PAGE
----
BUILDING WHILE RESOURCES ARE TIGHT
Have you heard the expression ‘Make hay while the sun shines?’ The sun appears to be shining on our booming building industry, though business coach Graeme Owen says it’s important to make contingency plans, so resource scarcity doesn’t derail your success
Now is a great time to be a builder. Demand is high and pay rates are good. Tradespeople know their value and many are prepared to jump ship if the rewards are there for them, so attracting them to join your team, while hard, is not impossible.
While builders are thriving, the other side of the coin is that clients are beginning to recognise that there is no better time to build than the present – even if it means a higher price than if they had done the same workjust a year ago. So, there is no shortage of demand for work from clients.
Moreover, because cost-plus or charge-up contracts are now becoming more common, it is becoming harder to lose money on a job. Sure, there may be a little less gross profit than with a fixed-price contract that goes to or better than planned, and you do have to reveal your costs, but certain profit is good to have in these uncertain times.
However, as the environment is different, you do need to do some things differently. Here are some things you can do to adapt well.
1. Budget additional time to gather supplies
I am sure you are finding that managing projects is taking much more time now than in previous years. The industry in which you do business is fraught with delays and price uncertainties. As a result, organising supplies for a job can feel like a nightmare.
Whereas not too long ago a phone call could secure most materials, now you might call four or five suppliers (more in some cases) before you can get what you want – let alone when you want it. In some cases, what you want is just not available and you will need to make a substitution. This will require sign off from the client and may require a variation in design and even a new building consent. Delays are inevitable!
So, if you are spending much more time on project management than you expected, then keep a record, so that next time you prepare an estimate you will know how much additional time you’ll need to allow for sourcing supplies.
2. Hold onto small jobs
Sometimes delays and hold-ups mean that you may have to leave a job for several days, or even weeks, while waiting for critical supplies or subcontractors. This can be extremely frustrating – especially if you don’t have another project to which you can move your team. It’s in cases like this that having a few small jobs on your books – which you can start at short notice – may be just what you need to fill unexpected gaps.
So, don’t ignore the calls for small jobs, even if you can’t see yourself doing them soon. Explain your situation and add them to your waiting list. They are welcome to try other builders, but the thing is, most builders are also busy, just as you are, so it’s likely that some on your list will still be waiting for you when you have an unexpected delay.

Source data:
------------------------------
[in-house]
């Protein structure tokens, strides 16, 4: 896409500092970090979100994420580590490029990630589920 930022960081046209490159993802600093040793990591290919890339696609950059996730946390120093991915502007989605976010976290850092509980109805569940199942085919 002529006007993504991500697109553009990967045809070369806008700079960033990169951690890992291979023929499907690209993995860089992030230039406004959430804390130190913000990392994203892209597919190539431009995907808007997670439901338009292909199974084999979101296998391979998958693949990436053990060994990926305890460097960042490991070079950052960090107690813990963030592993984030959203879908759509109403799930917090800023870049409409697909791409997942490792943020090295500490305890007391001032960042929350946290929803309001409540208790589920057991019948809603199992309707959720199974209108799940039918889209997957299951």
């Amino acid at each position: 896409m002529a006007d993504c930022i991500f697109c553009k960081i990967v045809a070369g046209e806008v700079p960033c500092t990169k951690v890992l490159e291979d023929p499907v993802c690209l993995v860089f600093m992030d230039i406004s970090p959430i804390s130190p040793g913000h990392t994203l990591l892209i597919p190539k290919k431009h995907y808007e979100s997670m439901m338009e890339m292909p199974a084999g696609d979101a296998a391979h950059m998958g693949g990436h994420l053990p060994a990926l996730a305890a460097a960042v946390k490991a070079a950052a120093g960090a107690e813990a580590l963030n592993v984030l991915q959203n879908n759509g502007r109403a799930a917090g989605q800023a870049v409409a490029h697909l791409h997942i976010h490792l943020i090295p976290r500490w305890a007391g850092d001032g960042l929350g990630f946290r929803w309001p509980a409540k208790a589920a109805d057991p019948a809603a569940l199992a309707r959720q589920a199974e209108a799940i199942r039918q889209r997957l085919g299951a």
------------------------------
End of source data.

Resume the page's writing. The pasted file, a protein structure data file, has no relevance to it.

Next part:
3. Rent storage for essentials
If you have the financial resources available, it may be possible to rent a space and store some of your critical materials for future use. If you make a list of regular things that you use and are able to chip away at, and build a reasonable supply that you keep replenishing, you are less likely to run out at critical times. Sure, this is capital-intensive, but it may save you money in the long run by avoiding price increases.
4. Encourage clients to buy ahead
At a lower cost (to you) than purchasing and storing your own materials, you may want to offer a service to your clients where you purchase all their critical materials in advance. You invoice them and they pay you for them on delivery, so there is no real cost to you, and potentially a saving for your client.
Of course, clients will likely want to ensure that they have ownership of the materials if they are not stored on their property, but that should not be too difficult to arrange (talk to your lawyer).
And sure, your clients are paying in advance, but by doing so, they are insuring against at least two unwelcome situations. These are substitutions, where specific items are simply not available, and future price increases.
In fact, it may not cost them any more over the course of the build if they do this. Also, if there are no supply delays, then the actual build time may be considerably less, which could be a real selling point for a renovation.
5. Delay the start time
At the very least, you want to put off starting a job until you can be sure that you have the critical materials and the key subcontractors booked. This should likely reduce unexpected delays.
IN A NUTSHELL
The thing is, you can’t change the environment in which you do business, but you can change the way you go about working in this environment. So choose to enjoy the change, rather than fight it, and figure out how to work in it, with what you have available.
Graeme Owen is a builders’ business coach at thesuccessfulbuilder.com. Since 2006, he has helped builders throughout New Zealand get off the tools, make decent money, and get more time in their lives. Grab a copy of his free book: The 15 Minute Sales Call Guaranteed To Increase Your Conversion Rate or join Trademates and connect with builders who are scaling too.